In October 2014, I became very sick. The “miracle drug” lithium that stabilized my moods for the past 30 years had damaged both of my kidneys. I was placed on dialysis. Immediately, after 43 years of smoking one to two packs a day, I quit – cold turkey. I was 60 years old.
It will be five years this October that I’ve been on dialysis. I go three times a week to the local hospital, and each treatment lasts four hours. Both my parents have died, and I’ve moved out of their apartment complex. I now live in a beautiful three-bedroom house with my caregiver and best friend, Sala.
When I started dialysis in 2014, I weighed 285 pounds. Today, I weigh 204 pounds and can’t wait to get under 200 pounds for the first time in over 20 years. Sala cooks for me, and we have a strict food routine. Since being on dialysis and with the help of Sala, I’ve gotten control of my health. I no longer suffer from depression and am on a healthy routine. I now wake up at 5:00 am, shower, get dressed each morning, and give thanks to our Heavenly Father for another day. Being on dialysis and seeing the same people three times a week has brought me out of my shell. I now look forward to seeing what has become my “dialysis family” every week. When I first moved here, I couldn’t get out of bed until noon. I always wanted to lose weight and stop smoking, but now that has become a reality.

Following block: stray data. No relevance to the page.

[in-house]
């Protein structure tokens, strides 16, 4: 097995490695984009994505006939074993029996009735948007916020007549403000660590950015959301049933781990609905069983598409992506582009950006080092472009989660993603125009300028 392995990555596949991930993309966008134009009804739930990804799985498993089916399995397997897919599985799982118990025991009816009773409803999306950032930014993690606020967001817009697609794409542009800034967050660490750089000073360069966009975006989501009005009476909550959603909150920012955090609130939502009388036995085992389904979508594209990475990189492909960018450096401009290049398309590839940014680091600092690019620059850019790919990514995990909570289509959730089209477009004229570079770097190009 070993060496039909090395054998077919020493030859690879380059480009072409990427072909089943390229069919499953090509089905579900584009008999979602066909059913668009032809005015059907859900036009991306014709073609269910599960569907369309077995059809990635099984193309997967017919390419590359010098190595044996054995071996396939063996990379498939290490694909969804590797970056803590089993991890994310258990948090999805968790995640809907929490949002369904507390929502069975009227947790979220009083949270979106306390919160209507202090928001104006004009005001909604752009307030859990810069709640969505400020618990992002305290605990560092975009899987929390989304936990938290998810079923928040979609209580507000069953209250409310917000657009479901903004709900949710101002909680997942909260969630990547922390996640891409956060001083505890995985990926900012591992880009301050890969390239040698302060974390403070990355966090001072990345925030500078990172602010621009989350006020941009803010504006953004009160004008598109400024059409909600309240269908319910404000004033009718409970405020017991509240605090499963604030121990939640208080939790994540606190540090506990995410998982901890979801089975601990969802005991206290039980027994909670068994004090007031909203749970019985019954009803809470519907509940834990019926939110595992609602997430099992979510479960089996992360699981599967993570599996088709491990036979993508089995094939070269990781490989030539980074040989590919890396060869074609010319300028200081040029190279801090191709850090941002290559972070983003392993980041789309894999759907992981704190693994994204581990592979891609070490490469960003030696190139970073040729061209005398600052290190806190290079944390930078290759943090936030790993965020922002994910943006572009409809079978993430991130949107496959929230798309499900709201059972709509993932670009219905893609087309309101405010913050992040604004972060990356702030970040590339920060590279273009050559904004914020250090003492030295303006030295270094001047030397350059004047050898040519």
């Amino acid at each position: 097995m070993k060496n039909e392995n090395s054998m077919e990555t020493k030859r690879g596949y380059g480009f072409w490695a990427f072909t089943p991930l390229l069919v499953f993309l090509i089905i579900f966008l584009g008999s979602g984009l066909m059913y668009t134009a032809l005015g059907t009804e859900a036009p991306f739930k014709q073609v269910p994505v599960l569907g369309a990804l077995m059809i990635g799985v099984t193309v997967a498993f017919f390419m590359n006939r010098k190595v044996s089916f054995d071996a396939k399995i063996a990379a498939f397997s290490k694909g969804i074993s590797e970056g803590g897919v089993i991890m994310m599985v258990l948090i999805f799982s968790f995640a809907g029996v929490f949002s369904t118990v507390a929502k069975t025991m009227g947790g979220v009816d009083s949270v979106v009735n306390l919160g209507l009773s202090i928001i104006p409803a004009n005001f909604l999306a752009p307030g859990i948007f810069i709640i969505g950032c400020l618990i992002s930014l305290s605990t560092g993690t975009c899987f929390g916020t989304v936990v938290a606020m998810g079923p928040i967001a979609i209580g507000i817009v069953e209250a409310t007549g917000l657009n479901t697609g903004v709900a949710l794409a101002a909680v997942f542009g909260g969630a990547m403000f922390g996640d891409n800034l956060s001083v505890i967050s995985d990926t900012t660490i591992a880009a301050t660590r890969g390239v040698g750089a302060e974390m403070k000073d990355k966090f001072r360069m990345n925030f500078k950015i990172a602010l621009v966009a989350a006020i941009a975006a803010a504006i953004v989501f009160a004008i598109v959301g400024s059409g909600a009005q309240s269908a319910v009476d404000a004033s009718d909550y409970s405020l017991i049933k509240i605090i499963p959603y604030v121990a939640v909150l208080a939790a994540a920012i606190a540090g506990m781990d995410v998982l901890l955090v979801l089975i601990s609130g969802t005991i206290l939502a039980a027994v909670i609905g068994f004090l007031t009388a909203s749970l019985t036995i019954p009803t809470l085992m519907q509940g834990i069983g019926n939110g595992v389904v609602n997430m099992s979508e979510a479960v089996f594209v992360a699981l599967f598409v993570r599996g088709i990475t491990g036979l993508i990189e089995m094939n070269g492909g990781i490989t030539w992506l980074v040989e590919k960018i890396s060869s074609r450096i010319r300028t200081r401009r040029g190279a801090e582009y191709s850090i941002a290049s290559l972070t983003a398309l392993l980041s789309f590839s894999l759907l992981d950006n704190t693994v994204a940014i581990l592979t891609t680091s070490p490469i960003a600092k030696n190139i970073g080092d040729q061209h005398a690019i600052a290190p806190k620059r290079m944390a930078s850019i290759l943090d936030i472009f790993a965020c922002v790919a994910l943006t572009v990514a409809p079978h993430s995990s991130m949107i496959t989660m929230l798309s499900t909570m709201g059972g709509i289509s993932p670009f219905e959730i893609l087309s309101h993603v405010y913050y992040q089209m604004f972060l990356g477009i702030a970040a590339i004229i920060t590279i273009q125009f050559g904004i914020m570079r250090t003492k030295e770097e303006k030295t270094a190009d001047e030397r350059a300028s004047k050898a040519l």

Last year I embarked on a short exercise program while my sister, Johanna, was here. We went to the local swimming pool, and I started using a stationary bike at home. This has helped me lose some of my weight. I continue to use the bike and look forward to achieving my weight goal of 180 pounds.
This is my life story, and these are just some of the obstacles I’ve overcome. By the Grace of God, I will be 65 years old this year, and I have never been happier in my life!
** Pauly’s return to the water inspired her and Sala towards a healthier lifestyle over the next two years. Although she finally met her goal of getting below 200 pounds, the sequelae of medical problems associated with her bipolar illness took their final toll. On October 14th, eleven days after her 66th birthday, Pauly passed away peacefully in her sleep.